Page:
I have been given the definition of a subordinate (operator or matrix) norm: $$\lvert\lvert A \rvert\rvert=\sup_{x\in V}\frac{\lvert\lvert Ax \rvert\rvert}{\lvert\lvert x \rvert\rvert},$$ where $V$ is a vector space, and $A$ is a linear operator. I have been told that in the case of a finite-dimensional vector space, we can replace $\sup$ with $\max$, giving $$\lvert\lvert A \rvert\rvert=\max_{x\in V}\frac{\lvert\lvert Ax \rvert\rvert}{\lvert\lvert x \rvert\rvert},$$ and I am wondering why this is true. It seems reasonable to me, but how can I be convinced that it's true?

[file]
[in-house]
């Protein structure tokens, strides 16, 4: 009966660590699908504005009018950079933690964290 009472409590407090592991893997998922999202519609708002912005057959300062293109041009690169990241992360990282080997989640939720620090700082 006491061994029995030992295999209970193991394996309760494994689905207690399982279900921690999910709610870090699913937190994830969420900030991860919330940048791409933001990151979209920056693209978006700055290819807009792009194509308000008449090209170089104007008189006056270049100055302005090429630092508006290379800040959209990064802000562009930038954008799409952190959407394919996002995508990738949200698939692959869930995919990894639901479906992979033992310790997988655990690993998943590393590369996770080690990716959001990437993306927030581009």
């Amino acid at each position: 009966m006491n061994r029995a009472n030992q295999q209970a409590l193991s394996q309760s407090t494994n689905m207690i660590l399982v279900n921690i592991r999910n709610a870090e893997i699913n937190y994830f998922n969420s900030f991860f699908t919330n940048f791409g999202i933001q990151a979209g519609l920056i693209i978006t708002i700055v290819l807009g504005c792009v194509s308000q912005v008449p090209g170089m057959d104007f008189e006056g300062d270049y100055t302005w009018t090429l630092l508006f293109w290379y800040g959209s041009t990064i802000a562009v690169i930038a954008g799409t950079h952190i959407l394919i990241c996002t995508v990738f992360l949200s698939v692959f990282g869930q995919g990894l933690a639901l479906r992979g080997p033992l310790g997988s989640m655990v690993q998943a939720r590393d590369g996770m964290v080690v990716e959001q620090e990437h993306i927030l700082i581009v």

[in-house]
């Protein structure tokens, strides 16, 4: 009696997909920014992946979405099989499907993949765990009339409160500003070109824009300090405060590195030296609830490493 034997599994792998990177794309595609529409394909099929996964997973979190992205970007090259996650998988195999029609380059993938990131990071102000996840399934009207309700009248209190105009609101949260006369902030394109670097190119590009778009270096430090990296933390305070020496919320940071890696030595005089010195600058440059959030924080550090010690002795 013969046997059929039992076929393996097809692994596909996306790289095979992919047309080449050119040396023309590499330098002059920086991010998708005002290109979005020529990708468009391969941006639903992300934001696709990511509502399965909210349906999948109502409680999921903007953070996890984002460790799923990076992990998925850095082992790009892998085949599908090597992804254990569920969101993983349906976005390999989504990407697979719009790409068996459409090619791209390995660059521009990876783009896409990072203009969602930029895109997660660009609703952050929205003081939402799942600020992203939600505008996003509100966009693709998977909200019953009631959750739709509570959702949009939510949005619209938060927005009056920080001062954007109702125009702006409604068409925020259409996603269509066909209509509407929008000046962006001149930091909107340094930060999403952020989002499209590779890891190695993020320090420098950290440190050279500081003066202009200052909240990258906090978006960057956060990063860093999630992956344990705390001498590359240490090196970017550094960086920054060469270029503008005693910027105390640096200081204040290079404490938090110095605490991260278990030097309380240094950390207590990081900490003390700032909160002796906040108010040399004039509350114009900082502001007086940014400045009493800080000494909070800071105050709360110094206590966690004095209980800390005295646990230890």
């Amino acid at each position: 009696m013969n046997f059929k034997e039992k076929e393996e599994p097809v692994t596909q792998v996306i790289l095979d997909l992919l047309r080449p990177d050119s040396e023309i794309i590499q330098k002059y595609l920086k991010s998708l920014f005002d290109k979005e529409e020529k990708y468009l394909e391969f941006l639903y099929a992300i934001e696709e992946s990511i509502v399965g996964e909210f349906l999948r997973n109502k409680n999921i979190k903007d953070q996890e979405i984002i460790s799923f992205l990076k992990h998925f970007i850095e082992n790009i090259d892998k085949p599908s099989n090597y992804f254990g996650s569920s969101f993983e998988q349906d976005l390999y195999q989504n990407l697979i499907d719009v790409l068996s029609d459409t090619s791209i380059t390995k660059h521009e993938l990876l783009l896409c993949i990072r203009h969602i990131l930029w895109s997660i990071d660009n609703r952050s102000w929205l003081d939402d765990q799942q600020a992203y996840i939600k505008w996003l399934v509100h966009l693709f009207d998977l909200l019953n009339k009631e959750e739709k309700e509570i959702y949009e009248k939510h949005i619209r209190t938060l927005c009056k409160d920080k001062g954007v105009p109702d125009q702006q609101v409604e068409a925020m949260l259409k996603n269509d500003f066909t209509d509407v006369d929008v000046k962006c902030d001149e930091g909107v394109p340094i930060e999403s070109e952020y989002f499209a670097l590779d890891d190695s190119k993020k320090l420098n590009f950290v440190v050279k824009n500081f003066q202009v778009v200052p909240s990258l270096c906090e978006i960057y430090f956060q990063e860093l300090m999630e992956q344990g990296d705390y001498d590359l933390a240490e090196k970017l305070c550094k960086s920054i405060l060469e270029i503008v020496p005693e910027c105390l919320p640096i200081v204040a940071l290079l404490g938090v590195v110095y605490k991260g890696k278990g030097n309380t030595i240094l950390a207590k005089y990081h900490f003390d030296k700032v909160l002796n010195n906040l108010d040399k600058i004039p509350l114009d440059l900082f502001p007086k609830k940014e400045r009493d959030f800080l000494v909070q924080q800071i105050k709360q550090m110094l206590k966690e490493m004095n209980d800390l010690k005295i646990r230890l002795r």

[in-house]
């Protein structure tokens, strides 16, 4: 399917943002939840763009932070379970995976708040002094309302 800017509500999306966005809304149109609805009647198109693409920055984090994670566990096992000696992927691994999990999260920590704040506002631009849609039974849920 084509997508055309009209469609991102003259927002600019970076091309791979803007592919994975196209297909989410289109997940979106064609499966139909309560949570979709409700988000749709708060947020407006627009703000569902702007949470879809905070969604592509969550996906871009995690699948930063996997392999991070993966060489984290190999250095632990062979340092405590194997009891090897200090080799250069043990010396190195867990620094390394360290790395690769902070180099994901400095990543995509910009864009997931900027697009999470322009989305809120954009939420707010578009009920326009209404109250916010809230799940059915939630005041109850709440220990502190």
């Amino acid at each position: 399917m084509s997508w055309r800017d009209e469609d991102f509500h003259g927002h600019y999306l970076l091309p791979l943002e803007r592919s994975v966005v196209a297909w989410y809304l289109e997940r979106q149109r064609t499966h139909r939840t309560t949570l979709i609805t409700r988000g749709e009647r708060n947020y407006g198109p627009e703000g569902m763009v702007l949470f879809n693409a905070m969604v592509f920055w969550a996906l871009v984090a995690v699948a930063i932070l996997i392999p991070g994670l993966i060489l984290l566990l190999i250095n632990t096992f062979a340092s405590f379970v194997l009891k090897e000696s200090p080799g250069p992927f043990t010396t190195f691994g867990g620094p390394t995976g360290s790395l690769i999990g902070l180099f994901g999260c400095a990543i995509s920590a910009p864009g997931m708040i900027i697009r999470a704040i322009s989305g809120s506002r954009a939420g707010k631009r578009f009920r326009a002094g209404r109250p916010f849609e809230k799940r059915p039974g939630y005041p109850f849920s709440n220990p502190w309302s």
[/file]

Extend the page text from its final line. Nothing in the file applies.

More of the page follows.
First, see that you only need to consider vectors of norm $1$,

$$\lVert A\rVert = \sup_{\lVert x\rVert = 1} \lVert Ax\rVert.$$

Then note that the unit sphere in a finite-dimensional space is compact, and the function $x\mapsto \lVert Ax\rVert$ is continuous. A continuous real-valued function attains its maximum on a compact set, hence the supremum is a maximum in that case.

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